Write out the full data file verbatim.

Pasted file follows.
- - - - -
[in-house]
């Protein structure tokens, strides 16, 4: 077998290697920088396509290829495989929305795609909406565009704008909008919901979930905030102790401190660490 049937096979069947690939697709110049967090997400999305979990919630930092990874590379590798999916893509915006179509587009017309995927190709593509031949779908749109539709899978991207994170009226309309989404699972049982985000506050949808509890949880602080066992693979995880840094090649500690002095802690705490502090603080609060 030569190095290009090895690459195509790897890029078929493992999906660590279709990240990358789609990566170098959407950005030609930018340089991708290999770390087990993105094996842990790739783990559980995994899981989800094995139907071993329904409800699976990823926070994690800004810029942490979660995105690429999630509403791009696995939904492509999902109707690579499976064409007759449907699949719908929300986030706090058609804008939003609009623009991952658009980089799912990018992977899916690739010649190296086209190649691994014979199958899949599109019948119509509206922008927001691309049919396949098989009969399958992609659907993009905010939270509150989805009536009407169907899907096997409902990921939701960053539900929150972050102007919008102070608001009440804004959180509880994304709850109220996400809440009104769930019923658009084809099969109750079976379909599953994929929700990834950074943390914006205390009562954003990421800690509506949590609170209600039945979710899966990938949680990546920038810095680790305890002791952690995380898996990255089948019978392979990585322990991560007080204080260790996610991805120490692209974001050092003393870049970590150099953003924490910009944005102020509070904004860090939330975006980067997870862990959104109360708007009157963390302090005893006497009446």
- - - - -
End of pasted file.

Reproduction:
[in-house]
């Protein structure tokens, strides 16, 4: 077998290697920088396509290829495989929305795609909406565009704008909008919901979930905030102790401190660490 049937096979069947690939697709110049967090997400999305979990919630930092990874590379590798999916893509915006179509587009017309995927190709593509031949779908749109539709899978991207994170009226309309989404699972049982985000506050949808509890949880602080066992693979995880840094090649500690002095802690705490502090603080609060 030569190095290009090895690459195509790897890029078929493992999906660590279709990240990358789609990566170098959407950005030609930018340089991708290999770390087990993105094996842990790739783990559980995994899981989800094995139907071993329904409800699976990823926070994690800004810029942490979660995105690429999630509403791009696995939904492509999902109707690579499976064409007759449907699949719908929300986030706090058609804008939003609009623009991952658009980089799912990018992977899916690739010649190296086209190649691994014979199958899949599109019948119509509206922008927001691309049919396949098989009969399958992609659907993009905010939270509150989805009536009407169907899907096997409902990921939701960053539900929150972050102007919008102070608001009440804004959180509880994304709850109220996400809440009104769930019923658009084809099969109750079976379909599953994929929700990834950074943390914006205390009562954003990421800690509506949590609170209600039945979710899966990938949680990546920038810095680790305890002791952690995380898996990255089948019978392979990585322990991560007080204080260790996610991805120490692209974001050092003393870049970590150099953003924490910009944005102020509070904004860090939330975006980067997870862990959104109360708007009157963390302090005893006497009446």